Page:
This past weekend, I participated in an online writers conference called Virtual Surrey, joined by other writers who couldn’t get to the Surrey International Wirters Conference (SIWC) this year. Virtual Surrey was put together and moderated by Deniz Bevan. I can only imagine the hours Deniz put into creating Virtual Surrey. By the numbers of participants and sessions, I’d say the conference and Deniz’ efforts were a success. I would like to thank her here.
In one session, we were asked how much cutting and tweaking we should do to fit our mss into genres or to fit “type” (novellas, short stories, novel) lengths. We were also asked how we develop a writer’s voice.
As a writer who’s had only one short story published, I’m hardly an authority, but here are my thoughts.
KNOW YOUR STYLE What’s your writing style? Short? Long? Mystery? Humorous? Contemporary? Historic? Complex and involved? My stories fall into a mix of categories. I write complex stories, most of them historic, but contemporary, as well. About two years ago, however, I slashed and burned more than a third of my current historic mss in order to tighten the main story line and, since word count was an issue, to cut subplots and secondary character povs (hence lessening their story lines). All this has brought the main story and its characters into laser focus, and refined the pacing. Cut-wise, it’s about as far as I feel I can go, or perhaps it’s as far as I can SEE to go. Were an editor working to publish my mss to see and suggest more, I’d certainly be open to that. After all, this story is not my baby, it’s a means to an end, a vehicle to earn me a living, and that aside, I want the story to be the best it can be.
KNOW YOUR STORY Genre stories follow specific guidelines. Does yours? ATT is a historical romance, but it’s hardly genre romance. It has elements of time travel and has a character with simple psychic abilities, so it really doesn’t fit into any genre slot. I want to be true to the story, but I’m neither rigid nor robotic. Heck, if I were, I’d hack the story to death and make it fit the confines of a genre. But that would do more than strip the story bare, it would become a different story all together.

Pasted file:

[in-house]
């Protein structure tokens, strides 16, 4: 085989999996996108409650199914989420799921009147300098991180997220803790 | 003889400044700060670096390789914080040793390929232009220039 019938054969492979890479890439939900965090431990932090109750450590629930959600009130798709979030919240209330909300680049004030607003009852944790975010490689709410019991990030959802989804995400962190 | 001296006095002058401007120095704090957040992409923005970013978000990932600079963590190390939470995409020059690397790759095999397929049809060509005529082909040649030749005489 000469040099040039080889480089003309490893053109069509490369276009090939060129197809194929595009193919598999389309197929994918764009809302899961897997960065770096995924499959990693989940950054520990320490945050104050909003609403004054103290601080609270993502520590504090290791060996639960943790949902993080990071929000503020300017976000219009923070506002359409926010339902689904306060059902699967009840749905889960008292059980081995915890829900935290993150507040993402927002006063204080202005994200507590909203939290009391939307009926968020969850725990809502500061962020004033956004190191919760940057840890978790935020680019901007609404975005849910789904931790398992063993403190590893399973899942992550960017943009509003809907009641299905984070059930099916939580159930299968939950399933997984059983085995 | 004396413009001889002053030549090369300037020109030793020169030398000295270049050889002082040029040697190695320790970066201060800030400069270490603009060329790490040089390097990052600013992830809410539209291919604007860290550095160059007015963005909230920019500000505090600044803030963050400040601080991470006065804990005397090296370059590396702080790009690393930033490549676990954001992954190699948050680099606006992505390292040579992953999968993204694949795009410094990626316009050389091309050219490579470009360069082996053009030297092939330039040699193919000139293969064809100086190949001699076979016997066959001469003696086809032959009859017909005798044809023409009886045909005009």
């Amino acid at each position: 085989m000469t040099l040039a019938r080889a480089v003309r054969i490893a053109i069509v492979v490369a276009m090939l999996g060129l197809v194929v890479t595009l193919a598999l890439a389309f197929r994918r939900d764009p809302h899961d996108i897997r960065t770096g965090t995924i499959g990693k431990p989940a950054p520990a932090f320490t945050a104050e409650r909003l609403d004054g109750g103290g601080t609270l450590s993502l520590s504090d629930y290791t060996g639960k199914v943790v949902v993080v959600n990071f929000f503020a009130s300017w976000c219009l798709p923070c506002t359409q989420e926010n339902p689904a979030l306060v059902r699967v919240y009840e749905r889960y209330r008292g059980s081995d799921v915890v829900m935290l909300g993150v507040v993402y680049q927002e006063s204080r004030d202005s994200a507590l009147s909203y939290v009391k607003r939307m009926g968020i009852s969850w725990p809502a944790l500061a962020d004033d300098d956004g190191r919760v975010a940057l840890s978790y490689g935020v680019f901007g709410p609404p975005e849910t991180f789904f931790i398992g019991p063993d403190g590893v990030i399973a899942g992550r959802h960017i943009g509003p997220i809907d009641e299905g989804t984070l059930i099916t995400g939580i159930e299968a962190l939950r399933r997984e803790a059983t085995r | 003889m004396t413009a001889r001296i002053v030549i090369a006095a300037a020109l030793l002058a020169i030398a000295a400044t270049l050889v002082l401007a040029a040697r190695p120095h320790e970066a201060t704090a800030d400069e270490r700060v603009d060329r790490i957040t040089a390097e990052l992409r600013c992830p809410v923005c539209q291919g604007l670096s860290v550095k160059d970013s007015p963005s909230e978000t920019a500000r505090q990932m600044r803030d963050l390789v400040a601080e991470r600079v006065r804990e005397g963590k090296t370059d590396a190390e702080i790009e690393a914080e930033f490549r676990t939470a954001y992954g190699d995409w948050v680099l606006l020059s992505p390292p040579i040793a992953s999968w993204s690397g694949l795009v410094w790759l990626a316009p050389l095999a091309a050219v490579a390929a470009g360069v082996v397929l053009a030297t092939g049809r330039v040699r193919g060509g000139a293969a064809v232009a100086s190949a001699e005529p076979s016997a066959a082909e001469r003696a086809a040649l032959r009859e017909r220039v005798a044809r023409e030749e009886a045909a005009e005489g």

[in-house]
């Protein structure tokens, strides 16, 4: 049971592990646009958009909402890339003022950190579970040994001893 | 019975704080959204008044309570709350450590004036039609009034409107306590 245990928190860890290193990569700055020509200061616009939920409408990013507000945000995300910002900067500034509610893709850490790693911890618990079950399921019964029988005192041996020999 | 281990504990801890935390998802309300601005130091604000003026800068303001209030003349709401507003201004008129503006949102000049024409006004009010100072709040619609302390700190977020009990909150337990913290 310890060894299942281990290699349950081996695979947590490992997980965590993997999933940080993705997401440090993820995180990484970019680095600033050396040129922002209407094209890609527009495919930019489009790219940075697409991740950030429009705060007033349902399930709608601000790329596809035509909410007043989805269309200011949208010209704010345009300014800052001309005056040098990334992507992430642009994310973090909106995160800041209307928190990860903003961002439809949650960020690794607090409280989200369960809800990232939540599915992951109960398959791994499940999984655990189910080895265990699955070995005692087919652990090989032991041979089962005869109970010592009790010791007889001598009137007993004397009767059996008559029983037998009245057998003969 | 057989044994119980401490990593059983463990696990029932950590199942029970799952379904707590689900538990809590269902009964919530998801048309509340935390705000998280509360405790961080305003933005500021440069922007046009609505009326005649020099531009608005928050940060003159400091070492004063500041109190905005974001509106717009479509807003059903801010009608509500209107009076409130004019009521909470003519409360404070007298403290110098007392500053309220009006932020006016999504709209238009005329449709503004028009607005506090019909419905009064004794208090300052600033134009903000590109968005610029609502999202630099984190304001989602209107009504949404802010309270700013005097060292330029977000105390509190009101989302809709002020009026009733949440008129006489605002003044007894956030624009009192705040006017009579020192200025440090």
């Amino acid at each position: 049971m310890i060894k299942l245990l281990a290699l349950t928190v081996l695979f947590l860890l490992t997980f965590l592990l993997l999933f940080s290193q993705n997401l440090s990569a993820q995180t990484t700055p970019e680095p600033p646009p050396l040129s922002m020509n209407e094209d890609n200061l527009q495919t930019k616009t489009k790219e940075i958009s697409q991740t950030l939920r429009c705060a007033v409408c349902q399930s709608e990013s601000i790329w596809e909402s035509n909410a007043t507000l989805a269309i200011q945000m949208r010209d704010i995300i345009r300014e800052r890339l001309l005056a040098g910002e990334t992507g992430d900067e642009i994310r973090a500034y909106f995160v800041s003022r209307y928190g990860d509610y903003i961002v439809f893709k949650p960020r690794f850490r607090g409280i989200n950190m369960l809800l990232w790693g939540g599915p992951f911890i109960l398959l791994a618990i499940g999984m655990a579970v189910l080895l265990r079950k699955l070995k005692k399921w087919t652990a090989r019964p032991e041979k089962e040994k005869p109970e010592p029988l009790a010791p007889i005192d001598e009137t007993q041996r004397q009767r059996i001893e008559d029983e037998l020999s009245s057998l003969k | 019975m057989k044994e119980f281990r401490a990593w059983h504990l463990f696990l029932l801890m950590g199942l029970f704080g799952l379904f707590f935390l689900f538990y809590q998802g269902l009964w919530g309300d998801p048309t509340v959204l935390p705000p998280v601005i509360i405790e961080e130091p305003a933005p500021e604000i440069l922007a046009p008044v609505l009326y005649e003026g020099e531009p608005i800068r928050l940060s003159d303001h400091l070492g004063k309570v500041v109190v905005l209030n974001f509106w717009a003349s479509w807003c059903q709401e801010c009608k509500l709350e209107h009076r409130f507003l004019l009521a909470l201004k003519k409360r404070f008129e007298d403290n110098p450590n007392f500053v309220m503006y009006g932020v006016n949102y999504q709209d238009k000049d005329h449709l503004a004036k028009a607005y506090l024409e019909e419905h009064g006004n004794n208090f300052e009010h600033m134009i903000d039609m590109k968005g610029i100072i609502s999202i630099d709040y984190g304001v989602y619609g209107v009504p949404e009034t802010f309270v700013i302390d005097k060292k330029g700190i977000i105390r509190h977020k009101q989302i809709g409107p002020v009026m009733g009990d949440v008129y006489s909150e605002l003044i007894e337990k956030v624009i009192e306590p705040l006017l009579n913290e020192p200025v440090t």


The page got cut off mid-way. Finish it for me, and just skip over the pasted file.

KNOW YOUR VOICE Fiction writers develop an authorial voice, I believe, by virtue of the time and practice they put into their craft–writing, editing, revising and rereading our work while reading others’ works, both good and bad. The bad stuff shows us what not to do. Really good stories are primers, reinforcing elements of style, story-building, exposition or character development, offering us the opportunity to try out a concept or two in our own writing, blending them in or rejecting them as we see fit. In the end, though, our stories are our own, the way we frame them is our own. The way we edit and recraft them is our true writing self at work.
I realized I had developed my authorial voice somewhere around year five. At about that time, I began to notice that I was revising less. My writing had a cohesive voice in first drafts–the way I approached description, the way I used vocabulary, constructed sentences and the way those sentences sounded when read aloud, all that added up to my particular voice. Oh, I still had to revise and recraft. I like my images to be as perfect as can be, but I was spending much less time at it. My mind and imagination seemed to have collaborated on a sound they liked, that I liked, that I identify as mine.